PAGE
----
If your EEG results are normal, it is not conclusive whether or not you have epilepsy. Further tests will be performed.
Imaging tests are performed to evaluate brain function and structure. The most common neuroimaging procedures are magnetic resonance imaging (MRI) and computed tomography (CT or sometimes CAT) scans. Neuroimaging scans can detect potential causes of seizures including tumors, scar tissue, abnormal blood vessel formations, or hydrocephalus (an excess of spinal fluid).
Blood or saliva tests may be ordered to check for genetic causes of epilepsy.
Some people with epilepsy may have speech or auditory processing problems, so tests may be performed to measure processing ability. Assessment tests may be performed by audiologists (hearing specialists) or speech and language pathologists.
The doctor may order a test to quantify cognitive (related to thinking, memory, and reasoning) abilities in relation to normal or abnormal brain structures. Cognitive assessments may be performed by doctors, psychologists, educators, or other specialists.
Roughly 60 percent of people diagnosed with epilepsy who receive appropriate treatment will become seizure-free within a few years. Some people never have another seizure, while others have sporadic seizures or uncontrolled seizures despite being on anti-epileptic drugs (AEDs).
Some doctors define remission from epilepsy as 10 years without having a seizure, and being off of AEDs for the past five years. Other doctors consider someone in remission after two years without seizures (the last year off AEDS), or five years without seizures (the last two off AEDs). The chances for remission are higher if the cause of epilepsy is unknown, seizures are few and far between, seizures are responsive to AEDs, and there are no underlying neurological problems.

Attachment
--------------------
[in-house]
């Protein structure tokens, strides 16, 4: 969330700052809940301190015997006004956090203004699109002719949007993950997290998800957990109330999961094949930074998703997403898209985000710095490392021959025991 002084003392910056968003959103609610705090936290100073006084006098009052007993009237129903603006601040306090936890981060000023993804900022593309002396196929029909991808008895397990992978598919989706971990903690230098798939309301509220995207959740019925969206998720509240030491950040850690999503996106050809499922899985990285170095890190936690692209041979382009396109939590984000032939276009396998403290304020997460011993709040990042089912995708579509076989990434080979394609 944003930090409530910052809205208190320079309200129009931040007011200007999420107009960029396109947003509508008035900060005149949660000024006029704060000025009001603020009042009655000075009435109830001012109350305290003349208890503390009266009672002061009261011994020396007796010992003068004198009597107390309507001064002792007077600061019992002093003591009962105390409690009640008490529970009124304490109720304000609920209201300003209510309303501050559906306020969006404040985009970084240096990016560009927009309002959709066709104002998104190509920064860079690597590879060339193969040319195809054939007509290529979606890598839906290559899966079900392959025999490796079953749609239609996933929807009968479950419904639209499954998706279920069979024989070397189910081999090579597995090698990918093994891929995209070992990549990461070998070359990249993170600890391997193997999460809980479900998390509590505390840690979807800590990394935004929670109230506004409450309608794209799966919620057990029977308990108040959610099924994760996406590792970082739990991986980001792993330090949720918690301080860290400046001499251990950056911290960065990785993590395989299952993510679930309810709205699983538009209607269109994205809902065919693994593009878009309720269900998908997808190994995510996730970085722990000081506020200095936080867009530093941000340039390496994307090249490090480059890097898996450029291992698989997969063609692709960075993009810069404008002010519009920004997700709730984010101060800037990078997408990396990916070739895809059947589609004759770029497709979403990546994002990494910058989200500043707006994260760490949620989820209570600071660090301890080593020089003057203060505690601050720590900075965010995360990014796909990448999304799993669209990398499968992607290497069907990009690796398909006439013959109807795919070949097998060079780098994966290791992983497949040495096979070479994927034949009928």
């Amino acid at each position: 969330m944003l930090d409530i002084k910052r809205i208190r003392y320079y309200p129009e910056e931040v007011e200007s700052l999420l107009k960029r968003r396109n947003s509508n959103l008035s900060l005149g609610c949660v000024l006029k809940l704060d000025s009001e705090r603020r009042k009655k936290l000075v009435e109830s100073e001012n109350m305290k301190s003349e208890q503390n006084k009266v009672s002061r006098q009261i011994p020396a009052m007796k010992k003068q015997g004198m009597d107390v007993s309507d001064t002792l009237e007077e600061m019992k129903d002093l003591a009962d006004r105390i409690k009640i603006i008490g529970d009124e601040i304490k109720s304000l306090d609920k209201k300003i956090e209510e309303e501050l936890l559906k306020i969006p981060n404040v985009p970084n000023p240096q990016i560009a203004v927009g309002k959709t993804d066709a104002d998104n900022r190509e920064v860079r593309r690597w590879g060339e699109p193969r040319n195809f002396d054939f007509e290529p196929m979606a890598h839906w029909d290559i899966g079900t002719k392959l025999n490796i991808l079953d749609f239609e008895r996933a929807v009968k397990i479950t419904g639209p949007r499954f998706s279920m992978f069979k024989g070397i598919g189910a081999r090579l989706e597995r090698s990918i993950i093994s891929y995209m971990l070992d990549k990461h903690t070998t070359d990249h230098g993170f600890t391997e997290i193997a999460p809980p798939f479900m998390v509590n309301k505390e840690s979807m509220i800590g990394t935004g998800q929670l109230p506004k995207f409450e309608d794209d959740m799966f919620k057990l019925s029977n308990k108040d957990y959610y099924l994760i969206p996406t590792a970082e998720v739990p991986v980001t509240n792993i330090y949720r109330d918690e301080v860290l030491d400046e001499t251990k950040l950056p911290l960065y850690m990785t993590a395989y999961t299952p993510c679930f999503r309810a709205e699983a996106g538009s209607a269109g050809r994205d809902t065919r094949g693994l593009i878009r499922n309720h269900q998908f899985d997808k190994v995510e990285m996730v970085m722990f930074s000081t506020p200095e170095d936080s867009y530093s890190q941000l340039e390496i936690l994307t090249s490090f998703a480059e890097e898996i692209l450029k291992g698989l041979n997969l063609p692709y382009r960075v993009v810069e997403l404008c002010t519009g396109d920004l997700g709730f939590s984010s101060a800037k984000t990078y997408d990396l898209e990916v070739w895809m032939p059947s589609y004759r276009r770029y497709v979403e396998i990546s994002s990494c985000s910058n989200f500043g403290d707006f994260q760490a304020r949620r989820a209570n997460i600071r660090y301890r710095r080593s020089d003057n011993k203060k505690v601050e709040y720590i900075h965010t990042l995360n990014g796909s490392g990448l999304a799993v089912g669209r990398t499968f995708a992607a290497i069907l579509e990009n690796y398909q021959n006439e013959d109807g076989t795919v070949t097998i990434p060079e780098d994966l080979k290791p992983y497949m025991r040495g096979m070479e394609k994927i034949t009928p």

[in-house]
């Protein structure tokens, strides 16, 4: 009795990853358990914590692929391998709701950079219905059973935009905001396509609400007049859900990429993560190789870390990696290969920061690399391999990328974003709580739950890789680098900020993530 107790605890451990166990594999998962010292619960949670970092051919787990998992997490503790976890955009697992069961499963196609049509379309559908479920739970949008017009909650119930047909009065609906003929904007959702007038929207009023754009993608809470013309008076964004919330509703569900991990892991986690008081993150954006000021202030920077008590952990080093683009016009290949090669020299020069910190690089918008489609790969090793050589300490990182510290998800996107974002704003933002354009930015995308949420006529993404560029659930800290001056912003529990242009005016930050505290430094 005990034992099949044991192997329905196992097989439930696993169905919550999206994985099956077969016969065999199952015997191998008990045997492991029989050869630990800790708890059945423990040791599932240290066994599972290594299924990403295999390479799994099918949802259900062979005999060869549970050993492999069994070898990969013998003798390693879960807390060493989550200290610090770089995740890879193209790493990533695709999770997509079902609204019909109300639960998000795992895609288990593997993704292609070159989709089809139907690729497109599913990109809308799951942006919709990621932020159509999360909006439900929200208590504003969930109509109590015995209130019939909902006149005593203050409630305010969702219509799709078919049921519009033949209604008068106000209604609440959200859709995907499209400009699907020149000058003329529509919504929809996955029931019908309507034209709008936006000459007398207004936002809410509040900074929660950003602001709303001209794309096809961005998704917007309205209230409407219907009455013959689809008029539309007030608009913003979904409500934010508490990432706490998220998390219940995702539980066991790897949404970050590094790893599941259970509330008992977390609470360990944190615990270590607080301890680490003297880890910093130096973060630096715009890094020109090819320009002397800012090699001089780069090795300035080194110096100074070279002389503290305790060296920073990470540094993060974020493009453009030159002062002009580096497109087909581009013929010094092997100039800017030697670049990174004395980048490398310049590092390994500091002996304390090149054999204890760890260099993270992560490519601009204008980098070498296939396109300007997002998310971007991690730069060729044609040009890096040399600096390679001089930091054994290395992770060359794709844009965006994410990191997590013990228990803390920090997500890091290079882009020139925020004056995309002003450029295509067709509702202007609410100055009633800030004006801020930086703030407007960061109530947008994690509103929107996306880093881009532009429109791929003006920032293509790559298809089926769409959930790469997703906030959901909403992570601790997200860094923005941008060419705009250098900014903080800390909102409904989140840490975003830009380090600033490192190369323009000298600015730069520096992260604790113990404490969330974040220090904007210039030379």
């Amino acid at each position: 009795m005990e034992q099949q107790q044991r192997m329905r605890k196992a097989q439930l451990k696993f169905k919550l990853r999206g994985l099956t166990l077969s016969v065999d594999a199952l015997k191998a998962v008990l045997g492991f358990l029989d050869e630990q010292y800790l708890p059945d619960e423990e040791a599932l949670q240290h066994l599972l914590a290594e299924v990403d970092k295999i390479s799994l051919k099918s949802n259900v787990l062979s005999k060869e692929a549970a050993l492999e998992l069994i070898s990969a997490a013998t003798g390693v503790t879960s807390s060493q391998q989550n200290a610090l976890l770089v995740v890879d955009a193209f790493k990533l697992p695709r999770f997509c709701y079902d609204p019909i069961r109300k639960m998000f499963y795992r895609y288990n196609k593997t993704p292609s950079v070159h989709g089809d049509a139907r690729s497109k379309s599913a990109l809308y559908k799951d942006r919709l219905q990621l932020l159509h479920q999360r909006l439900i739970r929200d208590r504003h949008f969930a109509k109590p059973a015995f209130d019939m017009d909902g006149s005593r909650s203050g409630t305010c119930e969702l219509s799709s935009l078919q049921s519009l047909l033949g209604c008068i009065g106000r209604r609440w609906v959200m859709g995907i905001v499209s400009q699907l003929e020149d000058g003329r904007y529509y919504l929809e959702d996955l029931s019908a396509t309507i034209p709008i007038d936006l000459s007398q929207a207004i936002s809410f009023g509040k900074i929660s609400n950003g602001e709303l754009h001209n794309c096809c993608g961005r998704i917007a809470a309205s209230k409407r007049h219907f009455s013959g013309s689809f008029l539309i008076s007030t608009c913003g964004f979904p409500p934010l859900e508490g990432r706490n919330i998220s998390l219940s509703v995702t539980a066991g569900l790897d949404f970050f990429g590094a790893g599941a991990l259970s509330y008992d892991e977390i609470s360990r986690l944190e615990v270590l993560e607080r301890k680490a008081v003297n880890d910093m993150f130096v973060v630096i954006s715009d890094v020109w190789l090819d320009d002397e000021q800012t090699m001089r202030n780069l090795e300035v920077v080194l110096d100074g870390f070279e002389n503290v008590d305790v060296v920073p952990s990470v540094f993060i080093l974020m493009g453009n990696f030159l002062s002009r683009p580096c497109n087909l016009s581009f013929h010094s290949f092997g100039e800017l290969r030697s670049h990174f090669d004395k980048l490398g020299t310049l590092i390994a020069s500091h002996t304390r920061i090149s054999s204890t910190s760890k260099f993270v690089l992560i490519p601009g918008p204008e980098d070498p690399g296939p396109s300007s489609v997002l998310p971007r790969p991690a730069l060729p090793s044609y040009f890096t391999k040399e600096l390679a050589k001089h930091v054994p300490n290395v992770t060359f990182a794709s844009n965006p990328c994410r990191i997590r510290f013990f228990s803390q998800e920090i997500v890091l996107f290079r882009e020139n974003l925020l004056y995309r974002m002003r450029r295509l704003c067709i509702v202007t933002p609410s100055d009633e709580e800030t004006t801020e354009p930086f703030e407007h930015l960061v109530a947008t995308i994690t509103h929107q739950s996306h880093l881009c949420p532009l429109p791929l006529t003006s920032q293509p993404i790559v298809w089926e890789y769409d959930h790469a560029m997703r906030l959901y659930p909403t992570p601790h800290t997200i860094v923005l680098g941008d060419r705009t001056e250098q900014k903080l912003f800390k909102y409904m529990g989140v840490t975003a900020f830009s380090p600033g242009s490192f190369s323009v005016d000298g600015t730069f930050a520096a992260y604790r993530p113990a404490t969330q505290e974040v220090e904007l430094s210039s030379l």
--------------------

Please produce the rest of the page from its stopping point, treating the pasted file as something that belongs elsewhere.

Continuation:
The age at which a person receives an epilepsy diagnosis varies widely and is often correlated to the cause of epilepsy. Some forms of epilepsy, especially those that are caused by birth trauma or a genetic mutation, are diagnosed in infancy or early childhood. Other types of epilepsy don’t develop until adolescence or adulthood.
Is it possible to have seizures without having epilepsy?
Yes, it is possible to have seizures that are not caused by epilepsy. Nonepileptic seizures can look and feel like epileptic seizures, but they do not involve abnormal electrical activity in the brain. Nonepileptic seizures can have several different causes. Febrile seizures, caused by high fever, are very common in children. Another type of nonepileptic seizure is the psychogenic seizure. Psychogenic seizures are caused by psychological stress, sometimes related to an anxiety disorder. Nonepileptic seizures can also be caused by heart problems and metabolic conditions such as diabetes. Women are at a higher risk for nonepileptic seizures. It is possible for someone who has epilepsy to experience one or more nonepileptic seizures.